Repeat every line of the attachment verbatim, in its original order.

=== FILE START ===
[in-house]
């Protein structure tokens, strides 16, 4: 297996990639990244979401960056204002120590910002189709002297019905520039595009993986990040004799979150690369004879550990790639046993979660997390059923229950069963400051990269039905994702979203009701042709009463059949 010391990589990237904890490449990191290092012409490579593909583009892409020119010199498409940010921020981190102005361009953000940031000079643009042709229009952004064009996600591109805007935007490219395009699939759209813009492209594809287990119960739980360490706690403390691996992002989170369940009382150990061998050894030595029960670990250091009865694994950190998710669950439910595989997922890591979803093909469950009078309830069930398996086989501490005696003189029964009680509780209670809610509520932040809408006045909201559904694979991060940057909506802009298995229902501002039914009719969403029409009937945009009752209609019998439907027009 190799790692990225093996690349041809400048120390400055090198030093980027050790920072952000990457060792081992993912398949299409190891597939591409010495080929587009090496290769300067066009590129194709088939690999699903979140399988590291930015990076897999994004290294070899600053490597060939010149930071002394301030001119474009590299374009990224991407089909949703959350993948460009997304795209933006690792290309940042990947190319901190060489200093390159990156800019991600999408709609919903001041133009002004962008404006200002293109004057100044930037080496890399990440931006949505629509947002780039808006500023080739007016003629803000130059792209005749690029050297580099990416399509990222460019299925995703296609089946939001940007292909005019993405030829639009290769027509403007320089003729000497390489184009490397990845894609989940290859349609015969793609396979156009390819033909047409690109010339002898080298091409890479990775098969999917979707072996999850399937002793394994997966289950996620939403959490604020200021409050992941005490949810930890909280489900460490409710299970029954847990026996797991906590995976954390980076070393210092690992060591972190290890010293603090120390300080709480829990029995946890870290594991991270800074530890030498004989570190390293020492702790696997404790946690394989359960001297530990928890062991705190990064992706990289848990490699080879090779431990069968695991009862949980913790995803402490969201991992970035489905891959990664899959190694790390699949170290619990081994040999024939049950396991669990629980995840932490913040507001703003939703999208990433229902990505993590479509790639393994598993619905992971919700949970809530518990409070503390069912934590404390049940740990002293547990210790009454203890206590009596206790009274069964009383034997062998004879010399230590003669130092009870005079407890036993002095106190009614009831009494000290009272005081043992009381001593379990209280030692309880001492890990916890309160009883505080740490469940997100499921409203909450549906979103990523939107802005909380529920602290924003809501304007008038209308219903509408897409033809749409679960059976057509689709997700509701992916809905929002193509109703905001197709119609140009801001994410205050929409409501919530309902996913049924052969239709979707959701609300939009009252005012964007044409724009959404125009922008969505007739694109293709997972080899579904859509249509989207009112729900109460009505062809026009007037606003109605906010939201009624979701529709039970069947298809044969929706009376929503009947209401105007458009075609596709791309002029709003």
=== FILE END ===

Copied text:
[in-house]
């Protein structure tokens, strides 16, 4: 297996990639990244979401960056204002120590910002189709002297019905520039595009993986990040004799979150690369004879550990790639046993979660997390059923229950069963400051990269039905994702979203009701042709009463059949 010391990589990237904890490449990191290092012409490579593909583009892409020119010199498409940010921020981190102005361009953000940031000079643009042709229009952004064009996600591109805007935007490219395009699939759209813009492209594809287990119960739980360490706690403390691996992002989170369940009382150990061998050894030595029960670990250091009865694994950190998710669950439910595989997922890591979803093909469950009078309830069930398996086989501490005696003189029964009680509780209670809610509520932040809408006045909201559904694979991060940057909506802009298995229902501002039914009719969403029409009937945009009752209609019998439907027009 190799790692990225093996690349041809400048120390400055090198030093980027050790920072952000990457060792081992993912398949299409190891597939591409010495080929587009090496290769300067066009590129194709088939690999699903979140399988590291930015990076897999994004290294070899600053490597060939010149930071002394301030001119474009590299374009990224991407089909949703959350993948460009997304795209933006690792290309940042990947190319901190060489200093390159990156800019991600999408709609919903001041133009002004962008404006200002293109004057100044930037080496890399990440931006949505629509947002780039808006500023080739007016003629803000130059792209005749690029050297580099990416399509990222460019299925995703296609089946939001940007292909005019993405030829639009290769027509403007320089003729000497390489184009490397990845894609989940290859349609015969793609396979156009390819033909047409690109010339002898080298091409890479990775098969999917979707072996999850399937002793394994997966289950996620939403959490604020200021409050992941005490949810930890909280489900460490409710299970029954847990026996797991906590995976954390980076070393210092690992060591972190290890010293603090120390300080709480829990029995946890870290594991991270800074530890030498004989570190390293020492702790696997404790946690394989359960001297530990928890062991705190990064992706990289848990490699080879090779431990069968695991009862949980913790995803402490969201991992970035489905891959990664899959190694790390699949170290619990081994040999024939049950396991669990629980995840932490913040507001703003939703999208990433229902990505993590479509790639393994598993619905992971919700949970809530518990409070503390069912934590404390049940740990002293547990210790009454203890206590009596206790009274069964009383034997062998004879010399230590003669130092009870005079407890036993002095106190009614009831009494000290009272005081043992009381001593379990209280030692309880001492890990916890309160009883505080740490469940997100499921409203909450549906979103990523939107802005909380529920602290924003809501304007008038209308219903509408897409033809749409679960059976057509689709997700509701992916809905929002193509109703905001197709119609140009801001994410205050929409409501919530309902996913049924052969239709979707959701609300939009009252005012964007044409724009959404125009922008969505007739694109293709997972080899579904859509249509989207009112729900109460009505062809026009007037606003109605906010939201009624979701529709039970069947298809044969929706009376929503009947209401105007458009075609596709791309002029709003």